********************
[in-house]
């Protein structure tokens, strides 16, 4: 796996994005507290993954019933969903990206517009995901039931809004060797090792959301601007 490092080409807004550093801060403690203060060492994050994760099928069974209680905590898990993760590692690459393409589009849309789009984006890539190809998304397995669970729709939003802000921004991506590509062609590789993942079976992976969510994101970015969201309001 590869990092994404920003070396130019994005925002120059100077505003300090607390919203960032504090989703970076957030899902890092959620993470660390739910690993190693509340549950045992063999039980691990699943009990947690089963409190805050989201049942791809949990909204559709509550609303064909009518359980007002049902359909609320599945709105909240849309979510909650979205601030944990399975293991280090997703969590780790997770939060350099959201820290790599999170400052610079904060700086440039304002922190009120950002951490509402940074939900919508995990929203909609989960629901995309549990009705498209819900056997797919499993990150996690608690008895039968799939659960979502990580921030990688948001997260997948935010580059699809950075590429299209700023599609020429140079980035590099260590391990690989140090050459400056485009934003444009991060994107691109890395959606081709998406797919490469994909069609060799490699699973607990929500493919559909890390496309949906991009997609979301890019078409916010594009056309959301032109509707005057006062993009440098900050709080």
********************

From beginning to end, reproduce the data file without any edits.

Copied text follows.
[in-house]
């Protein structure tokens, strides 16, 4: 796996994005507290993954019933969903990206517009995901039931809004060797090792959301601007 490092080409807004550093801060403690203060060492994050994760099928069974209680905590898990993760590692690459393409589009849309789009984006890539190809998304397995669970729709939003802000921004991506590509062609590789993942079976992976969510994101970015969201309001 590869990092994404920003070396130019994005925002120059100077505003300090607390919203960032504090989703970076957030899902890092959620993470660390739910690993190693509340549950045992063999039980691990699943009990947690089963409190805050989201049942791809949990909204559709509550609303064909009518359980007002049902359909609320599945709105909240849309979510909650979205601030944990399975293991280090997703969590780790997770939060350099959201820290790599999170400052610079904060700086440039304002922190009120950002951490509402940074939900919508995990929203909609989960629901995309549990009705498209819900056997797919499993990150996690608690008895039968799939659960979502990580921030990688948001997260997948935010580059699809950075590429299209700023599609020429140079980035590099260590391990690989140090050459400056485009934003444009991060994107691109890395959606081709998406797919490469994909069609060799490699699973607990929500493919559909890390496309949906991009997609979301890019078409916010594009056309959301032109509707005057006062993009440098900050709080």